The Perfect Thanksgiving Dinner Guest Slideshow
November 16, 2011
1. Share Your Dietary Needs Well in Advance
Don’t announce that you are a vegetarian or will only eat free-range, organic turkey just as the carefully roasted, larger-than-life bird is about to be carved. Let your host know as soon as you send your RSVP — or at the very least, the day before.
2. Make Room for Family Favorites
Even if they aren't your favorites, they are likely dishes that have been made at Thanksgiving for decades and are beloved by some guests (even if they make your skin crawl, or are from a can). Family holidays are more about tradition than a perfect spread... even when the tradition is Aunt Betty's famous Green Bean Surprise. Yes, even then.
Still have an issue? See the next slide.
3. Keep Your Dish Dislikes to Yourself
When Aunt Betty's Green Bean Surprise makes its way to the table, don’t announce to everyone how much you hate it. Just because you're related doesn't mean you can, or should, totally let your hair down and allow anything and everything to come out of your mouth. Kindness and discretion is always welcome at any table, even when it's family.
4. Remember Your Manners
Manners still count, even around family. The word manners comes from the Latin root of the word manus, meaning "of the hand." The actions we choose to use when handling those around us, even family, can make or break a gathering. So when you sit down this year, remember to keep your elbows off the table, use the utensils that have been set, and take your teeth-picking to the restroom.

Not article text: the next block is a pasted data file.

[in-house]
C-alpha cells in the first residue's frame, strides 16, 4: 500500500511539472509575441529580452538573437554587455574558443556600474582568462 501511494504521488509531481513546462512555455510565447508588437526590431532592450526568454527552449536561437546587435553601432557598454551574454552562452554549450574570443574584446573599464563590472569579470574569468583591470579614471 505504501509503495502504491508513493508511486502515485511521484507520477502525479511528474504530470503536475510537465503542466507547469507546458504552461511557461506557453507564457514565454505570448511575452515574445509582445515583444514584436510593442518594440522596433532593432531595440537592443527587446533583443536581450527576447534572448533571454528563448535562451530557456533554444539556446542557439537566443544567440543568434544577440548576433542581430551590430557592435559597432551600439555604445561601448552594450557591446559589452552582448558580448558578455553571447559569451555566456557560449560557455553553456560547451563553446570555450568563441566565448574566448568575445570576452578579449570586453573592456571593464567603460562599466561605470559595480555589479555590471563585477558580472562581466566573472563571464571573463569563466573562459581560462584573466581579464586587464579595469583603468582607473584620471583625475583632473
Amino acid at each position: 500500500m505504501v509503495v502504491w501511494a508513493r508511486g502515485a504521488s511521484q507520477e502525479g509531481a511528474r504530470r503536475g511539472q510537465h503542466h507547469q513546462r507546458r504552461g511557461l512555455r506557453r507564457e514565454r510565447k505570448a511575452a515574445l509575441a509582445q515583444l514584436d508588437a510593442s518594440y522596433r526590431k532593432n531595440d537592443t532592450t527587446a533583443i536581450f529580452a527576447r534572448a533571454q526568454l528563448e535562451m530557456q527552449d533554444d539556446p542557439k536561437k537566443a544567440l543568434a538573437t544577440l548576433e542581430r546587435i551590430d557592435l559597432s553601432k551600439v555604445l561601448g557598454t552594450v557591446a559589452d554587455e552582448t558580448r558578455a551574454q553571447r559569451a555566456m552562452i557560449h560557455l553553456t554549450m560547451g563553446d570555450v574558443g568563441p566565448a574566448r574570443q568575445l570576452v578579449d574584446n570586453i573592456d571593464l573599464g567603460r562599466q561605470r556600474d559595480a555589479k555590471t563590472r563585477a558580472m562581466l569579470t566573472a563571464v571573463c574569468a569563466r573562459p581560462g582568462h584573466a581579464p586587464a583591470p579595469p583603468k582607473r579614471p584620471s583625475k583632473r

5. Be on Time
Don’t arrive late and leave early. Although it's not usually your intention, any time you arrive late or leave early, it communicates arrogance and is akin to saying, “What I have going on is more important than this."
The only exception is if you've arranged your timing well in advance with your host, and they can plan accordingly. Holidays are meant to be enjoyed and savored, something that's hard to do when you've barely taken your coat off before putting it back on again.
Don’t Arrive to the Table Drunk
It happens, especially when the elephant in the room joins the festivities. Pace yourself, and save the drinking for after dinner has been served (assuming you’re not driving).
7. Offer to Lend a Hand
Yes, the tryptophan will kick in at some point and a cozy couch might beckon, but as my mother always said, "Many hands make light work," and even Grandma would like to put her feet up and relax. So ask what you can do and stick around until the last dish is loaded and Grandma's apron has been taken off.
8. Be Smart When Assigning Seating
Just because you don’t like your sister-in-law, and she’s closer in age to your daughter than you, doesn’t mean she has to sit with the teenagers, college kids, and the moms of small children at the kiddie table.
For big family gatherings, if everyone can't fit around the table, begin with this: Keep the parents together and the kids together — or if there is an seven-year-gap between cousins, let the 20-year-olds join the “big kids” table. Then sit the 13-and-unders together.
9. Stay Calm When Cooking
When prepping a holiday meal, more often than not, something horrible is bound to happen if you’re not calm and prepared. Don’t panic if the turkey burns, dries out, or falls on the floor. It happens, and besides, most of us don't really care for turkey anyway. All we want is to finally sit down and enjoy the bounty of side dishes and pies before we pass out from hunger.
10. Resist the Couch’s Call
Don’t fall asleep after dinner, especially if you’re the host. Booze, turkey, a long day getting ready, and celebrating can be exhausting, so reach for a cup of coffee, go on a long walk, or lead a family game to keep you awake and festive all day long.